Long before there was Bruton Smith’s jewel in the Nevada desert that we know as the Strip at Las Vegas Motor Speedway and the Las Vegas Motor Speedway circle track, there was a facility known as the Las Vegas Speedrome, which rested on the exact site of today’s impressive multi-purpose racing palace.
Las Vegas’ first drag race actually occurred 58 years ago, as Southern Nevada hot rodders, like their nearby Southern California counterparts, first took part in organized drag races on Vegas Valley Drive. The local group of gearheads had been working with local police to find a location where races could be held, and with their assistance and the use of borrowing timing equipment from the Las Vegas Sports Car Club, the races went on. This went on for a handful of years at other makeshift and semi-permanent facilities, including the Stardust Raceway at Tropicana and Rainbow, which was featured on Flashback Friday earlier this year. But it wasn’t until 1979 that the Las Vegas Speedrome was constructed.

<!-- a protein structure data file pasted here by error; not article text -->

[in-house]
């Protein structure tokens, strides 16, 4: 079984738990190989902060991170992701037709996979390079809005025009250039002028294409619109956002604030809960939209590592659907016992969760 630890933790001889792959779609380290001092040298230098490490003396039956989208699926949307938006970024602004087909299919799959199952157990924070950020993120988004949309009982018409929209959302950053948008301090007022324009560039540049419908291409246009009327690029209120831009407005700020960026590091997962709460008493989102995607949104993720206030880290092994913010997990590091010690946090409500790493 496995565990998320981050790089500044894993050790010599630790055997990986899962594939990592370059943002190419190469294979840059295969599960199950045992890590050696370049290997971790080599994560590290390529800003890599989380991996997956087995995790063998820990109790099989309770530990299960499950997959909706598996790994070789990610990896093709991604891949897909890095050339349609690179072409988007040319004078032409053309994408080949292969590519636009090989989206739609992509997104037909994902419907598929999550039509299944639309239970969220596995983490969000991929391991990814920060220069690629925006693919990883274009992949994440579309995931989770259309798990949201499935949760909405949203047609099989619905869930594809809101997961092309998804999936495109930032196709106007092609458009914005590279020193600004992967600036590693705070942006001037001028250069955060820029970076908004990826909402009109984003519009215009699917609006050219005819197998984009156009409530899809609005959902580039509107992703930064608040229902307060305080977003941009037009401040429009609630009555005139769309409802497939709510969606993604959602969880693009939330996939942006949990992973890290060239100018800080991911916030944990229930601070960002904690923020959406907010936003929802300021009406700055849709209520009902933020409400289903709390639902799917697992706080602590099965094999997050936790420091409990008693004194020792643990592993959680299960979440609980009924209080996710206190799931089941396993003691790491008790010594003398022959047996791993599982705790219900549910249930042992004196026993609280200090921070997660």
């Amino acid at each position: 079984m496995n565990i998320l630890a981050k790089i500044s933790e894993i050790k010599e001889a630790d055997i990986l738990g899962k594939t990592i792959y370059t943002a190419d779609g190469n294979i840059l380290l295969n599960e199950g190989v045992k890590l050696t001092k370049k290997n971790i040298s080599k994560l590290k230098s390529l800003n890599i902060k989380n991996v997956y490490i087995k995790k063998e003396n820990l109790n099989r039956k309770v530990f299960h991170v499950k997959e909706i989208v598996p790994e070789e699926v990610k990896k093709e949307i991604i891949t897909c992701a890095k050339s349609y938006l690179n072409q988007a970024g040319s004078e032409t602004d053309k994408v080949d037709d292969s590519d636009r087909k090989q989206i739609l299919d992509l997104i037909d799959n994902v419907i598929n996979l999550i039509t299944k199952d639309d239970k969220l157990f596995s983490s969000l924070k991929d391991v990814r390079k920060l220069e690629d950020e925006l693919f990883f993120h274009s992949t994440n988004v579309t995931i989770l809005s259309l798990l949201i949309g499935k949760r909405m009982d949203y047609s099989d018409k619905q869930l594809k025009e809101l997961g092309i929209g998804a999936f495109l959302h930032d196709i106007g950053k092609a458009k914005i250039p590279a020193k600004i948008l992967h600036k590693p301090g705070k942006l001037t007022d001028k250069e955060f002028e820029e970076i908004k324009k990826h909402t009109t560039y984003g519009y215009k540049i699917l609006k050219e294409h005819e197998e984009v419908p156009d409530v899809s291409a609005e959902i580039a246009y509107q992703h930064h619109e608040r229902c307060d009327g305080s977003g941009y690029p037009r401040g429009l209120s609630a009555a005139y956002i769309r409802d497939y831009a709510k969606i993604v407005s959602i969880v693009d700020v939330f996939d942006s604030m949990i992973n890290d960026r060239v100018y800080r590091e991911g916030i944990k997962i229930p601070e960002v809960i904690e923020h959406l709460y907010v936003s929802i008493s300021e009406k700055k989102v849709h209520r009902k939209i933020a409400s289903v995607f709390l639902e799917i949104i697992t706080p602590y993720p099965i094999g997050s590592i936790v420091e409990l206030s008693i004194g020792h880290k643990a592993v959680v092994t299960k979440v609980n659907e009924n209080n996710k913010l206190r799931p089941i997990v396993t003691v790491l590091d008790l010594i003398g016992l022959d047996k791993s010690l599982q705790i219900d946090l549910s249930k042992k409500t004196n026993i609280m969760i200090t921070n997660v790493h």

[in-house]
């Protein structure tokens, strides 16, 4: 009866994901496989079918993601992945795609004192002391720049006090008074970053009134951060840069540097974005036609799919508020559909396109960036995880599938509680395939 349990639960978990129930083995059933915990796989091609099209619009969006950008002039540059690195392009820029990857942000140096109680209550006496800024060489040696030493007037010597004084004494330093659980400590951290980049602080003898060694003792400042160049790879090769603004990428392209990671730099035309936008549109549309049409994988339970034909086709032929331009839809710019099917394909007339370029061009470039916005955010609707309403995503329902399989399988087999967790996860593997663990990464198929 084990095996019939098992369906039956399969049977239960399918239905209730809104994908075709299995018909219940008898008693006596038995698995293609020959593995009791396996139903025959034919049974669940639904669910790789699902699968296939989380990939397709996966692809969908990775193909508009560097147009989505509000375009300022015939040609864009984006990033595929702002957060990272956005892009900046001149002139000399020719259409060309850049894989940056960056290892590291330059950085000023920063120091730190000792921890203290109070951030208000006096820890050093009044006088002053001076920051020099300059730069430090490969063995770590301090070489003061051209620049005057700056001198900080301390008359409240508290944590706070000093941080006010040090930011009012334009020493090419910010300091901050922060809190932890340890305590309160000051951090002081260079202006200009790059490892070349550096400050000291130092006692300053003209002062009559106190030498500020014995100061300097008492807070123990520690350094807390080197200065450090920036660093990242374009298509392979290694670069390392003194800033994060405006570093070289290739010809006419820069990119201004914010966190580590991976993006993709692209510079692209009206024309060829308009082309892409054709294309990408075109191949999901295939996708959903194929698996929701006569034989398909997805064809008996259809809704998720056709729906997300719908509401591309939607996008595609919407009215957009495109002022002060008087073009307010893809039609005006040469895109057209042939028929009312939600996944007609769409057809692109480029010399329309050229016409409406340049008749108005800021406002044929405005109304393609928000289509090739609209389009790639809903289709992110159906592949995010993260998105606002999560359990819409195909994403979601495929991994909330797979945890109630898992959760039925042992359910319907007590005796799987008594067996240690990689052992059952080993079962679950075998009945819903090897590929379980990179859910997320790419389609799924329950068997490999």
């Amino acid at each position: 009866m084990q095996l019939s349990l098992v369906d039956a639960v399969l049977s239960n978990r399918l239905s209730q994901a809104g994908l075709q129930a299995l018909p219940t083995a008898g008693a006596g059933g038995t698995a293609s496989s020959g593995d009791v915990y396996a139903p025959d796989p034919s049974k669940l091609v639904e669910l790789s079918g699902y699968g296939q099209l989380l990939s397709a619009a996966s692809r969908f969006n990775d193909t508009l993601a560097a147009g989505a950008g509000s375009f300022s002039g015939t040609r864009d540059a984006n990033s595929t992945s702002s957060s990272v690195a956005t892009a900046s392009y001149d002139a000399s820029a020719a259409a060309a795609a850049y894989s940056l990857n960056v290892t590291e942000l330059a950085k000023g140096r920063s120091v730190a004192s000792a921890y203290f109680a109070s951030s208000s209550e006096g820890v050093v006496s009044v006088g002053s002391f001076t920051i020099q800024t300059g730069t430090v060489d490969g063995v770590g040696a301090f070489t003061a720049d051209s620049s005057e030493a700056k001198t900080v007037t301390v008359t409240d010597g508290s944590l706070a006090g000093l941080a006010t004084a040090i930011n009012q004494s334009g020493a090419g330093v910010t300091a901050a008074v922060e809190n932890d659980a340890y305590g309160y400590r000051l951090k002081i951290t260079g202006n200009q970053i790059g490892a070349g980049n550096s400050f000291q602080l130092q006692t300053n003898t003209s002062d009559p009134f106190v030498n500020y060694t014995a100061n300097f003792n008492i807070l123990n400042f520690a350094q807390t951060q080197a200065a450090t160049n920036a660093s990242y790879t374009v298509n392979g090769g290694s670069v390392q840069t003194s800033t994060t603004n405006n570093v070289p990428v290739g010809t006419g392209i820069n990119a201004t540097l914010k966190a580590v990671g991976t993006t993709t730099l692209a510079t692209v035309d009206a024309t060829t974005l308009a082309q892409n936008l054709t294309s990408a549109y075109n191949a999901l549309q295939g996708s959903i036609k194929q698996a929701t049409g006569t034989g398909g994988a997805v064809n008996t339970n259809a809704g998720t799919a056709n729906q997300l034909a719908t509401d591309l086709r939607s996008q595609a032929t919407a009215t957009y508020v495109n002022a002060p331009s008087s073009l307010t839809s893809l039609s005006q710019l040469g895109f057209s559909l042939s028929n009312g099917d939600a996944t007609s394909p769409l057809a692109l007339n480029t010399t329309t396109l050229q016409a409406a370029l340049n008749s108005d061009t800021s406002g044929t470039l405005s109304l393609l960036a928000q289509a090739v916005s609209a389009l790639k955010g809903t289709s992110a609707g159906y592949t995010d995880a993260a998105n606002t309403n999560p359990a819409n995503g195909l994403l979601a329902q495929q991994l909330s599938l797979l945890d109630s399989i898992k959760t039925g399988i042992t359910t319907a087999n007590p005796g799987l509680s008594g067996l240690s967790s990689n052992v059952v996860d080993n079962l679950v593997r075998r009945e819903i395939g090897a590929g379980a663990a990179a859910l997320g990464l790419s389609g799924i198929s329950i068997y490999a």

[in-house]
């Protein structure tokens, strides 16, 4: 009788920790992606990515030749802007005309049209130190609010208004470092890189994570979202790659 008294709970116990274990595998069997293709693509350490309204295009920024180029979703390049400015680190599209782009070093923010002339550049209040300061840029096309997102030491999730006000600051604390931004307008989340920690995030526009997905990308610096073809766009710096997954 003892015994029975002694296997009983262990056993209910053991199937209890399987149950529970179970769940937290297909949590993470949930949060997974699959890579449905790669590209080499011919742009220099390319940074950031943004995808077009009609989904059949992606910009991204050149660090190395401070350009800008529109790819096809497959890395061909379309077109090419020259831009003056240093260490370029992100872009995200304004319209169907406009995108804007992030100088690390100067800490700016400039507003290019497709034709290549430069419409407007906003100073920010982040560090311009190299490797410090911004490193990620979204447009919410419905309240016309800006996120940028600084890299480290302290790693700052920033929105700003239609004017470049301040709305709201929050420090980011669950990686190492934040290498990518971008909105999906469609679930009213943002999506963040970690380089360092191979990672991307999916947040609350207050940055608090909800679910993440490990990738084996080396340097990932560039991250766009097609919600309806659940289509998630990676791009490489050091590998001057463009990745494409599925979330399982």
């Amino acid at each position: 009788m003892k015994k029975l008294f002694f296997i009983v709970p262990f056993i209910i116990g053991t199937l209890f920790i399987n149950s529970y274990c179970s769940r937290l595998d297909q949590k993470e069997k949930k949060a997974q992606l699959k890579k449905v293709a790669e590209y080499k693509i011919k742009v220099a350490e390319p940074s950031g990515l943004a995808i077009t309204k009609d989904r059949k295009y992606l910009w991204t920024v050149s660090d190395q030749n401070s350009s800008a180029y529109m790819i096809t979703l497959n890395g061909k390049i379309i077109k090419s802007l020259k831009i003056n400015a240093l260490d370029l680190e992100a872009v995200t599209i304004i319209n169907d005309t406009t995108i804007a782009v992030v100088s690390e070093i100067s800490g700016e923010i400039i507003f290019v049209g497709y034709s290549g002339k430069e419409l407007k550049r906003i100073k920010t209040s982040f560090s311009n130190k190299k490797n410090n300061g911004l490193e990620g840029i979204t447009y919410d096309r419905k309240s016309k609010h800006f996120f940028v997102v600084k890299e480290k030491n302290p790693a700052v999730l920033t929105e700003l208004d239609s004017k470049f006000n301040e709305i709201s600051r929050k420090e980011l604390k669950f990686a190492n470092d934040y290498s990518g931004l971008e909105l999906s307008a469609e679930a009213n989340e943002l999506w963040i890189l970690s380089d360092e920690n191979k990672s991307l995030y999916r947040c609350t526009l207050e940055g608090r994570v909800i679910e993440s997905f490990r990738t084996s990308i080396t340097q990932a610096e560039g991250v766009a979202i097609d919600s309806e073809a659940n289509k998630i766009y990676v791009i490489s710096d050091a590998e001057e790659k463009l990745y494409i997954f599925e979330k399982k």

The Speedrome, which included facilities for drag racing and stock car racing, operated for 21 years – until 2000, when The Strip came to be. According to some unconfirmed documents, a road course was added to the Speedrome in 1983, using part of the original dragstrip. In 1995, the current 1.5 mile paved oval was constructed, which is said to have necessitated moving of the drag strip to a temporary location before the current quarter mile was built in 2000.
Various names have been used for the tracks that make up the original Las Vegas Motor Speedway over the years, including the Las Vegas International Speedway, Las Vegas Speedway Park, the Speedrome, and the Bob Van Memorial Speedway.